sound cards

hi

what kind of sound cards working good with ntrack ?
(i mean in affordable price )

on boards cards can work ?
cuz i tried with the onboard i got in my comp
and it really suck
it record everything in mono (one side of the track remain clean with no sound and one side with the sound)
is it the onboard fault or the program doing it ?

thanx

Hi doom:
You’re right doom… Sometimes the On-board audio cards don’t work very well for Multi-Track Recording… However, they should work better than you are describing… It sounds to me like you may be using in-correct-or-faulty patch cables to connect your audio source to your computer…

Do some experimenting with new cables or go to your computer shop and or ask around about what kind of audio cables you need to do what you want to do, in that regard…

Bill…

On-board soundcards are made with less than $1 worth of parts for beeps, boops and light gaming, NOT music production.

Good guide and suggestions:

http://www.tweakheadz.com/soundcards_for_the_home_studio.htm

A good, reliable, stable card is the M Audio 2496. It’s about $100.

thanx

about the cables
i used to record on another computer with the same stuff
and it worked fine so it’s not faulty equipment or something like that

I REALLY like the “Echo MIA” audio card as a cost effective 3 channel device (2 analog, 1 digital). Both analog lines are balanced. The converters are very good and it is very stable.


(doom @ Aug. 20 2007,02:04)
QUOTE
…it record everything in mono (one side of the track remain clean with no sound and one side with the sound) is it the onboard fault or the program doing it ?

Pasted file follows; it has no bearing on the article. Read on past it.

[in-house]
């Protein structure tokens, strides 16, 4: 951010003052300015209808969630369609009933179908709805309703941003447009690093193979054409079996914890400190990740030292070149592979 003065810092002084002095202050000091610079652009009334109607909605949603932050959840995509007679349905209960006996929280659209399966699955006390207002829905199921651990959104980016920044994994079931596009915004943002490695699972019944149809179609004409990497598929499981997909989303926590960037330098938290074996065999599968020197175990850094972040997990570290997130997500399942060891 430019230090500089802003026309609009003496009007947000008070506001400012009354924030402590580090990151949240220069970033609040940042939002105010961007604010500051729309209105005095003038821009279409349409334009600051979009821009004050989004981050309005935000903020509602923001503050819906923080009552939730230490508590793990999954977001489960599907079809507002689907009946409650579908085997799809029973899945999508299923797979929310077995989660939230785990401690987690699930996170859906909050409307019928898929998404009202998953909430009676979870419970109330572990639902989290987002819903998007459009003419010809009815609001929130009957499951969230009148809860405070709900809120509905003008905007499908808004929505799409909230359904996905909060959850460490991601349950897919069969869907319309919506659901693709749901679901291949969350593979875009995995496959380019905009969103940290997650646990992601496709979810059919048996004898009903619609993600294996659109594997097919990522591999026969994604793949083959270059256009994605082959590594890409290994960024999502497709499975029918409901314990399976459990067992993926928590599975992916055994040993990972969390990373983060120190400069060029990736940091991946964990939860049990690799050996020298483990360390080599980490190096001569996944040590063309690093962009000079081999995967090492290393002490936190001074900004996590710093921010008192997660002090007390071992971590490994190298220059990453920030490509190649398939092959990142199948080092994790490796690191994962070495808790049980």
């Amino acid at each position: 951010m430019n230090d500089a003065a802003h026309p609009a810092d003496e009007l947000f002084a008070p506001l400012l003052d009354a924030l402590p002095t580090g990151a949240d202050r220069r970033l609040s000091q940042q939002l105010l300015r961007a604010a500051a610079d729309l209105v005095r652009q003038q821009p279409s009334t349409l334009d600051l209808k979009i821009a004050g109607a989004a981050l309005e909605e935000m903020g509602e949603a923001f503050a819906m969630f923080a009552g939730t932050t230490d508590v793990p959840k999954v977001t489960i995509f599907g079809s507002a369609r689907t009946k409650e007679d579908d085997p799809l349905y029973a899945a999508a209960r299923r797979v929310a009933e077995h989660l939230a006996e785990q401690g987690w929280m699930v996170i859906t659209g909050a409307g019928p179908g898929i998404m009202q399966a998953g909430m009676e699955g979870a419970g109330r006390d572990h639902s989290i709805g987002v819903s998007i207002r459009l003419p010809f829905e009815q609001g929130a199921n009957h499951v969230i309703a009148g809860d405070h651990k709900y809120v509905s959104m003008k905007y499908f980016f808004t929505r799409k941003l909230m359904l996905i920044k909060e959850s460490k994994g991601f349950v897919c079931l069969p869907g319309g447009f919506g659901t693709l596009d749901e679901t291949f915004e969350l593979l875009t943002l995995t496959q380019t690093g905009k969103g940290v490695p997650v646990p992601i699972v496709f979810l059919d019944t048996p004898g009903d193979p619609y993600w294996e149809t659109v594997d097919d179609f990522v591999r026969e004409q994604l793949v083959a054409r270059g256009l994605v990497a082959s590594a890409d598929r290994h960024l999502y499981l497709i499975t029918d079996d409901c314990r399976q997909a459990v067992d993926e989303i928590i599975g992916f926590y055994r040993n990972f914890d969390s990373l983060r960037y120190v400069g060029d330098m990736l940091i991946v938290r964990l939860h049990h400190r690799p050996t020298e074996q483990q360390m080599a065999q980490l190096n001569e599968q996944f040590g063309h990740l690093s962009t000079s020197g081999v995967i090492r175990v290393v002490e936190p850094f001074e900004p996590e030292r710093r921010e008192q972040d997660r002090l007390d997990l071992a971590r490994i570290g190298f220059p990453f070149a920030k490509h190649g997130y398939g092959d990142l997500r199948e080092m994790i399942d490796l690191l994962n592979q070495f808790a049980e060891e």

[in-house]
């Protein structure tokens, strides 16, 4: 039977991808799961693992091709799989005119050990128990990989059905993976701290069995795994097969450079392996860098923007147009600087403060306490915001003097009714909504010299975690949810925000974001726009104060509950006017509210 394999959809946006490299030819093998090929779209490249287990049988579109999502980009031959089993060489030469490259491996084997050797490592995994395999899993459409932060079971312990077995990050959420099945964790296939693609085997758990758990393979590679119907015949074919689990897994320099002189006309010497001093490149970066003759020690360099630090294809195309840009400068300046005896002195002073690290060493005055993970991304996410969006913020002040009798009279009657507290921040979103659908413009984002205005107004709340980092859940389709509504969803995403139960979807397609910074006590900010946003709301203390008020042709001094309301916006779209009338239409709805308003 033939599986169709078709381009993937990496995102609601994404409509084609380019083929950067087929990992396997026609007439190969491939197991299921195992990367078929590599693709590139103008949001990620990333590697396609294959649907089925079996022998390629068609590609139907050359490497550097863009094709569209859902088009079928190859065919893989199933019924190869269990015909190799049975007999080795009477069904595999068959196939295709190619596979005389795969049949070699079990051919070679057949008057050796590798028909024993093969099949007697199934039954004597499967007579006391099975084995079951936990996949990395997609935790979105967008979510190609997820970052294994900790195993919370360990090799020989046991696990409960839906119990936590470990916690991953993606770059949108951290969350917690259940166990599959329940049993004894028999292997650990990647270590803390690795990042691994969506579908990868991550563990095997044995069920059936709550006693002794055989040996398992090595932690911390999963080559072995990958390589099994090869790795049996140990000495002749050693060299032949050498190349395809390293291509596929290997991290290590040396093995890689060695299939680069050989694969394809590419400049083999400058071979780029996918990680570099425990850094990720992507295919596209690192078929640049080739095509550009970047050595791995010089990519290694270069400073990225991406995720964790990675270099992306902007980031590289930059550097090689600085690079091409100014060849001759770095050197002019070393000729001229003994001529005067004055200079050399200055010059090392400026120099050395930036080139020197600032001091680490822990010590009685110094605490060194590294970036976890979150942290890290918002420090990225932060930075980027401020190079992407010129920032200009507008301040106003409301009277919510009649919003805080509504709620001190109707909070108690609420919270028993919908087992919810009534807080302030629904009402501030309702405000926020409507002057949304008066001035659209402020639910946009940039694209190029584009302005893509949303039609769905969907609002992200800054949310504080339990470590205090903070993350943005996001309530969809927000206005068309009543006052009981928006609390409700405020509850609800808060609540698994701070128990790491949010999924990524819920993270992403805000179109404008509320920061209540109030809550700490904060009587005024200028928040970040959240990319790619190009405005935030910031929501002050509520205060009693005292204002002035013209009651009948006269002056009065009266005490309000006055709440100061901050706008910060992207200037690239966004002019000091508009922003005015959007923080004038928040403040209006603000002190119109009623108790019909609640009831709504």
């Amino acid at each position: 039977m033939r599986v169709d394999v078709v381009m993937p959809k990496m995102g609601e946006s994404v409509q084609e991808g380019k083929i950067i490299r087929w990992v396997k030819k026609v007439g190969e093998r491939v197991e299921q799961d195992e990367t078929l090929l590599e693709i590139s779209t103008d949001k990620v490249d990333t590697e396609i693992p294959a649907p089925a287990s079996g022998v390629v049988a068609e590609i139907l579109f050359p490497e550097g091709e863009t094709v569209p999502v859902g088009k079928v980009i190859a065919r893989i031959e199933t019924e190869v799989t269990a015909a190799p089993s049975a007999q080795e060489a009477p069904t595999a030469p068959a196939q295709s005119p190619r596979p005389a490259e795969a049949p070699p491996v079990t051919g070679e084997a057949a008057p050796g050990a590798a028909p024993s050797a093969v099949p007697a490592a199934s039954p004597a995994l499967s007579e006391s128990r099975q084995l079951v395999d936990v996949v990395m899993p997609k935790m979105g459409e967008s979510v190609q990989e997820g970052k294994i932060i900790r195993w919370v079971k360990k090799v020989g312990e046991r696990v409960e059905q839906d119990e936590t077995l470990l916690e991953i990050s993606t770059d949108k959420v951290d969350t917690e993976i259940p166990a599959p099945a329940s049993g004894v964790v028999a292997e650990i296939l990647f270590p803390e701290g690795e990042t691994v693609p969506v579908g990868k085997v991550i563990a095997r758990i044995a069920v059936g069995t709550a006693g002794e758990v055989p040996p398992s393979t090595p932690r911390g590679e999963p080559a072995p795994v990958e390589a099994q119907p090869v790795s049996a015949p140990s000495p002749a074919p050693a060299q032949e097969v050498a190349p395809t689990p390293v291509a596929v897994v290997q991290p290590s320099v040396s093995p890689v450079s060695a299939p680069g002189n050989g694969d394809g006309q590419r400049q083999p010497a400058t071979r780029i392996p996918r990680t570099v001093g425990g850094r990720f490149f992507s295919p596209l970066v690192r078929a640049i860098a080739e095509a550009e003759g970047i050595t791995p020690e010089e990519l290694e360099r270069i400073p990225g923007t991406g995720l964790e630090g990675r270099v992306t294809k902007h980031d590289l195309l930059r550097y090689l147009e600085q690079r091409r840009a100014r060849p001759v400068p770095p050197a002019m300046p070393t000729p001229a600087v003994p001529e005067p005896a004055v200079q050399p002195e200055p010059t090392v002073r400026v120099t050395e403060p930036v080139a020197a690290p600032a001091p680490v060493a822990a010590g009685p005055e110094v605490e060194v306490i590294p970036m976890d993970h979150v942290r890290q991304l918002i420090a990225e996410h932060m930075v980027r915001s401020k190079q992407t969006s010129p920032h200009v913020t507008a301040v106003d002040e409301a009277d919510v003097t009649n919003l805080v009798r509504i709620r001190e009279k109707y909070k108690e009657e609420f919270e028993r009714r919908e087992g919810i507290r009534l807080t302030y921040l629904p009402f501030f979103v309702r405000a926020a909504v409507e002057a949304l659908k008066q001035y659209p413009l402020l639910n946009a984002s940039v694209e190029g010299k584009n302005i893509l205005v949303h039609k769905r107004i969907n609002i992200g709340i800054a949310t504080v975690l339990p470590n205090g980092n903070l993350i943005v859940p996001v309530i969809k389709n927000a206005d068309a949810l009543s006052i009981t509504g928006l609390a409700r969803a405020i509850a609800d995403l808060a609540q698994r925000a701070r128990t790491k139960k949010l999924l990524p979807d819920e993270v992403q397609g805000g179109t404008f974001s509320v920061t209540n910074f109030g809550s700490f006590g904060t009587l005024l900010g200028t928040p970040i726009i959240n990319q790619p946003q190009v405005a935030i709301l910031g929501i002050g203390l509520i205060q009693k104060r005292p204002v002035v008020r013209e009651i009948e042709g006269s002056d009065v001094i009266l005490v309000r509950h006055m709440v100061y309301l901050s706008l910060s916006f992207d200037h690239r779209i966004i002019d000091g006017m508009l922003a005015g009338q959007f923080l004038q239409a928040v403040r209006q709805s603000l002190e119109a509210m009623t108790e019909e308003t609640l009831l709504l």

Simple test - using the same set-up record a short file with the Windows Recorder and see if you get the same results. If you do - it isn’t the program. If the file recorded by Windows is fine then I’d suspect you need to change your settings in n-Track.

On-Board sound cards are far from perfect but can produce good results and I’d investigate thoroughly before laying out cash for a new sound card.

Plenty of built-in soundcards work just fine. Many are far better than tape decks that were available back in the 70’s and 80’s for example. However, the mic preamps in built-in soundcards are not suitable for recording music. You have to use the line inputs.

I suggest you consider working with your built-in, while figuring out what you want in an audio interface. When you upgrade you’ll be happy, but when figuring out where to spend a limited budget, the most important things are (a) good instruments and (b) monitors. Microphones and mic preamps are probably third. Soundcard quality makes a less significant difference than these, IMHO.

On the other hand, a 24-bit soundcard does make recording a lot EASIER, because you don’t need to get the levels set perfectly (carefully balancing quality against headroom for peaks).

oops, didn’t read the post carefully enough. Sorry, never mind!